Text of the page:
'The Birth of Rock and Roll': Book of found photos tells vivid history

The birth of rock didn't happen with a big bang, and the evidence is all over "The Birth of Rock and Roll."

The birth of rock and roll didn't occur as you’ve been told. It wasn’t a big-bang event with Elvis Presley or Chuck Berry or a conspiracy by Murray the K or Alan Freed. Rather, the music was born over decades as segregated neighbors passed each other on the street, as music seeped from windows and into alien ears, as communities integrated one borrowed melody and rhythm at a time.

The evidence is gathered throughout “The Birth of Rock and Roll,” a forthcoming book of found photos from the collection of Jim Linderman. Filled with images of long-gone souls lost in revelry, moving to music, posing with instruments, they offer snapshot takes on culture clash in the decades prior to the rock explosion of the 1950s.

Linderman, who is described in the book as both a “collector and Americana yay-sayer” and an “archivist of the obscure,” is the brains behind the blogs Dull Tool Dim Bulb, Vintage Sleaze and Old Time Religion. He’s got a keen eye for themes, as evidenced by his books, including “Take Me to the Water,” a selection of old baptism photos and similarly themed gospel songs.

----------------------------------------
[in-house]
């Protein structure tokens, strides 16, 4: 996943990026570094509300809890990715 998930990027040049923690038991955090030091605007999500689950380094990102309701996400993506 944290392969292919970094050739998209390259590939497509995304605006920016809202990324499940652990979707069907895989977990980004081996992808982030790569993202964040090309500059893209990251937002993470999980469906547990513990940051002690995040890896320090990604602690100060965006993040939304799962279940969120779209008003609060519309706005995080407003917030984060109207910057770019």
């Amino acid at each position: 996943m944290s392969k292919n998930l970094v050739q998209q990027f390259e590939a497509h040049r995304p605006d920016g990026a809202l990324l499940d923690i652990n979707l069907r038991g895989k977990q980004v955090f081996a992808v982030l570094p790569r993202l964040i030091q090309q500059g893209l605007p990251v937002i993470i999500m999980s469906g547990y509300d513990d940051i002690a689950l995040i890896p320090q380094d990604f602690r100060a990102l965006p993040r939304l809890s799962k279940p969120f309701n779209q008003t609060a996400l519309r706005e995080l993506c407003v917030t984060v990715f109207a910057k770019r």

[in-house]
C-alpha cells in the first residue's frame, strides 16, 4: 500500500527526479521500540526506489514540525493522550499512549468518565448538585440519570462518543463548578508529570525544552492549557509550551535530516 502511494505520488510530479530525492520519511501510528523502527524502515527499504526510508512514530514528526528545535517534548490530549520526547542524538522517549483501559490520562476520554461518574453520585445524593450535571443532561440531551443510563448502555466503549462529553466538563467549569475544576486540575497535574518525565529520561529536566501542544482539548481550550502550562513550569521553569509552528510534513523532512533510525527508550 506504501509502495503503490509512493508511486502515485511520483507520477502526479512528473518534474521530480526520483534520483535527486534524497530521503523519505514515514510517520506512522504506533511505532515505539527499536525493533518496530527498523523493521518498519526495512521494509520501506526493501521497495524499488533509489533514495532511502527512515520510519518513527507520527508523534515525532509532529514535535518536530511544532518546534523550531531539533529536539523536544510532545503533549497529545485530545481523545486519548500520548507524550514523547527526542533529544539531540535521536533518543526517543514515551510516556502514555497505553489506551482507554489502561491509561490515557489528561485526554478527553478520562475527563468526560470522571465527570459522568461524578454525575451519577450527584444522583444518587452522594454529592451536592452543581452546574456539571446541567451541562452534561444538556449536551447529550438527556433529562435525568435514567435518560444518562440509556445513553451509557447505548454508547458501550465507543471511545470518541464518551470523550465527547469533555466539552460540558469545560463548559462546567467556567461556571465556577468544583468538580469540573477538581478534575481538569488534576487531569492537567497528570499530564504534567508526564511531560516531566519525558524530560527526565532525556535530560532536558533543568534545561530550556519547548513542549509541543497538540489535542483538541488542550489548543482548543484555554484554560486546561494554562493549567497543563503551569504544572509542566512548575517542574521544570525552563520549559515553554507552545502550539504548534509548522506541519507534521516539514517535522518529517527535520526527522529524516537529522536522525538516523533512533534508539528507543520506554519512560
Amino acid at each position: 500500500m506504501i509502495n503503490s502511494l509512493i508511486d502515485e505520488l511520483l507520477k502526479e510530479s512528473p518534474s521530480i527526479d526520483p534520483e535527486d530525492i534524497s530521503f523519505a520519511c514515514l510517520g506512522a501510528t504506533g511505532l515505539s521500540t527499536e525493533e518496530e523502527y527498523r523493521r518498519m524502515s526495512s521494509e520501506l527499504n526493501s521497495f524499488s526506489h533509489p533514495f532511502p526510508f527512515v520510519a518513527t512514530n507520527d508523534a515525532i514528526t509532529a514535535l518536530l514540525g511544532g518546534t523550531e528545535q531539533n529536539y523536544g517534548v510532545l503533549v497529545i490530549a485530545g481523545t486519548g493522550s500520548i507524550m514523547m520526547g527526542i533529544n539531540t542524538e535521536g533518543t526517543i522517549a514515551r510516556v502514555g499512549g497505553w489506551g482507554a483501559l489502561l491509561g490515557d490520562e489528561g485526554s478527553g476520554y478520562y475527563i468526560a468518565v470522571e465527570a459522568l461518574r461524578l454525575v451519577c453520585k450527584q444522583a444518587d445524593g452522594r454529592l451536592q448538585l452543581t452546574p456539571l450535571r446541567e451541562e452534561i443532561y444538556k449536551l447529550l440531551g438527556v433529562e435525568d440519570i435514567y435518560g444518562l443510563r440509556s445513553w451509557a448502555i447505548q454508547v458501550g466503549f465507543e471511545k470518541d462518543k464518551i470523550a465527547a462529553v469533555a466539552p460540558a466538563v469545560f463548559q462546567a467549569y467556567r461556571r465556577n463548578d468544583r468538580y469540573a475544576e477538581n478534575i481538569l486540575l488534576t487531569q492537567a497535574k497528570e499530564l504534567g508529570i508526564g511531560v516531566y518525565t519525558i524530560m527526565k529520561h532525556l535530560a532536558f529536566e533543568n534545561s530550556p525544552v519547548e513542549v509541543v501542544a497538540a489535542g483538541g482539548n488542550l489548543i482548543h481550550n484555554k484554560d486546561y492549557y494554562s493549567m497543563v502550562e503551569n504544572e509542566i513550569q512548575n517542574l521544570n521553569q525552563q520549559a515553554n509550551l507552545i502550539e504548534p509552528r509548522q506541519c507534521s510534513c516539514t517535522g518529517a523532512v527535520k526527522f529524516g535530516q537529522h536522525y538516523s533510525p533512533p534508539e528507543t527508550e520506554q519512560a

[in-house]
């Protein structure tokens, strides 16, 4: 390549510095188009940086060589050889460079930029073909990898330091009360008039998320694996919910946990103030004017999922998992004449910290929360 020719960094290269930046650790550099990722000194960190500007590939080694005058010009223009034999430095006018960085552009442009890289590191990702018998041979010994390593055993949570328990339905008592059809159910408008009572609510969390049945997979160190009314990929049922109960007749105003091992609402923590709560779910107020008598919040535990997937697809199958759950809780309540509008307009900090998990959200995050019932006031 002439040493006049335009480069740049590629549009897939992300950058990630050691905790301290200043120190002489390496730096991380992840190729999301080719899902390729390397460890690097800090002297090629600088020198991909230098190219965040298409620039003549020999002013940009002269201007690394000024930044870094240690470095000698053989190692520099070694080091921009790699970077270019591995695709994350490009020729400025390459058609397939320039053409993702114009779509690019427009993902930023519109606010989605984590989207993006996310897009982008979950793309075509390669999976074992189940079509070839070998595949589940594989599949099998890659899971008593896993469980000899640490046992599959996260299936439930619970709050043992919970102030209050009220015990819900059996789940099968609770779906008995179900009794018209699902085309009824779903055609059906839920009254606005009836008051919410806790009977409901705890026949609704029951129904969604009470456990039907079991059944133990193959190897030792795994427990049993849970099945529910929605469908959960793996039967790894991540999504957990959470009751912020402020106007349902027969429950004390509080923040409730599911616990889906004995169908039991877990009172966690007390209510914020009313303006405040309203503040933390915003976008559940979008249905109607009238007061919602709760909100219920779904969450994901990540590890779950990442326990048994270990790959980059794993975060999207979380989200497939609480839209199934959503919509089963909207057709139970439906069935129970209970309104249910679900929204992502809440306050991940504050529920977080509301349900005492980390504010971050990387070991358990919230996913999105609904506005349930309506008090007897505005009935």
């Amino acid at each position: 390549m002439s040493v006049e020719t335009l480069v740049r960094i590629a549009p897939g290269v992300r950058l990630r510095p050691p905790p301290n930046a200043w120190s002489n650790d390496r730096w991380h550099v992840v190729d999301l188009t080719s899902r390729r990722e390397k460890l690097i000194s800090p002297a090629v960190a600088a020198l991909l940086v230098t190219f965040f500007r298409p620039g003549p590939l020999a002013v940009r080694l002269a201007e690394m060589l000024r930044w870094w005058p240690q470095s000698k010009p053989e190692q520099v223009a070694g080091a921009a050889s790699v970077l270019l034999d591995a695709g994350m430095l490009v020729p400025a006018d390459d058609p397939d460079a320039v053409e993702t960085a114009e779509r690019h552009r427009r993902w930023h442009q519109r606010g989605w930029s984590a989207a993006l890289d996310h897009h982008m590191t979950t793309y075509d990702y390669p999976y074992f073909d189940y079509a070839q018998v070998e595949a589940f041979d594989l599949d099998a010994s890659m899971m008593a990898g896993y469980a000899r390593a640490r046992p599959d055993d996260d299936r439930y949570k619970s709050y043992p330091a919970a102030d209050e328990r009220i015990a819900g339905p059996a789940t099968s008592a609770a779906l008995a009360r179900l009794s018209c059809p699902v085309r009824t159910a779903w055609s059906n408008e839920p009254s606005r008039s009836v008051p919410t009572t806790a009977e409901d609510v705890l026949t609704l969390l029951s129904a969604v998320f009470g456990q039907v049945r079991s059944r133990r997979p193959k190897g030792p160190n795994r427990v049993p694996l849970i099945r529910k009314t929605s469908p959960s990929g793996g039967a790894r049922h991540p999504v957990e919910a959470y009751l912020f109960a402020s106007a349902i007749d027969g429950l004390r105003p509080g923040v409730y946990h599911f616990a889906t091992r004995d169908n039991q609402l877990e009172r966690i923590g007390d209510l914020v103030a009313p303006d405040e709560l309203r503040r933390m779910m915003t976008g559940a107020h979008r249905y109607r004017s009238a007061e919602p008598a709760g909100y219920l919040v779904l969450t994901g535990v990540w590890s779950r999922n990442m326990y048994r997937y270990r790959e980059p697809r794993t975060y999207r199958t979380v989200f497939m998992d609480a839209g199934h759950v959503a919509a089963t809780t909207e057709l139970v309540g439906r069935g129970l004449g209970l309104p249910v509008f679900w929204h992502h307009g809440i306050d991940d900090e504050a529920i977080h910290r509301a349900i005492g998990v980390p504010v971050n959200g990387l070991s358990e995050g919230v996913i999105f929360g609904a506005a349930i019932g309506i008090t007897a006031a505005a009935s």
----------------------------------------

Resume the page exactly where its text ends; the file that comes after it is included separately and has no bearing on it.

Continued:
Like “Take Me to the Water,” “The Birth of Rock and Roll” will be issued by Dust-to-Digital, the Grammy-winning record label and publisher responsible for essential archival compendiums including the six-CD gospel set “Goodbye, Babylon,”  the “Art of Field Recording” series and “Opika Pende: Africa at 78 RPM.”

The new work doesn't come with companion music, but it doesn't need it. Rather, Linderman guides the reader through a silent meditation on sounds that long ago ceased to exist, their only remaining echo courtesy of a chance encounter with the yay-sayer.

The images try to capture the chaos. An innocent tableau of two groups of people, one white and posing in front of an ice cream shop, the other black and on the next-door porch playing music, lays out the porous nature of segregation. A couple poses for a photo on a sofa, a stack of 45s on the woman's lap. A piercing shot captures white men performing minstrel music in blackface, laying out a stark truth about appropriation and racism.

“Several forces combined in one century to create Rock and Roll,” writes Linderman in the introduction. “Loosely in order of importance? Racism and subsequent integration, gospel, blues (racism again ... I am afraid), hillbillies, minstrels in blackface, cheap Silvertone guitars from Sears, the Hawaiian music craze, burlesque, booze, weed, vaudeville, the circus, some showtime razzle-dazzle and the spoiled generation following World War Two.”

All that drama packs the book. “The real story is always found beneath the surface,” says Linderman in an epilogue conversation with the writer Joe Bonomo. “It seems fewer and fewer take the time to look for the real story these days. Product need only be surface deep to sell. Amateur photographers may not have been rebels, as so many of the early musicians were, but they were documenting a life and time without pretense or an agenda.”

"The Birth of Rock and Roll" comes out April 19 through Dust-to-Digital.

Follow Randall Roberts on Twitter: @liledit

Copyright © 2016, Los Angeles Times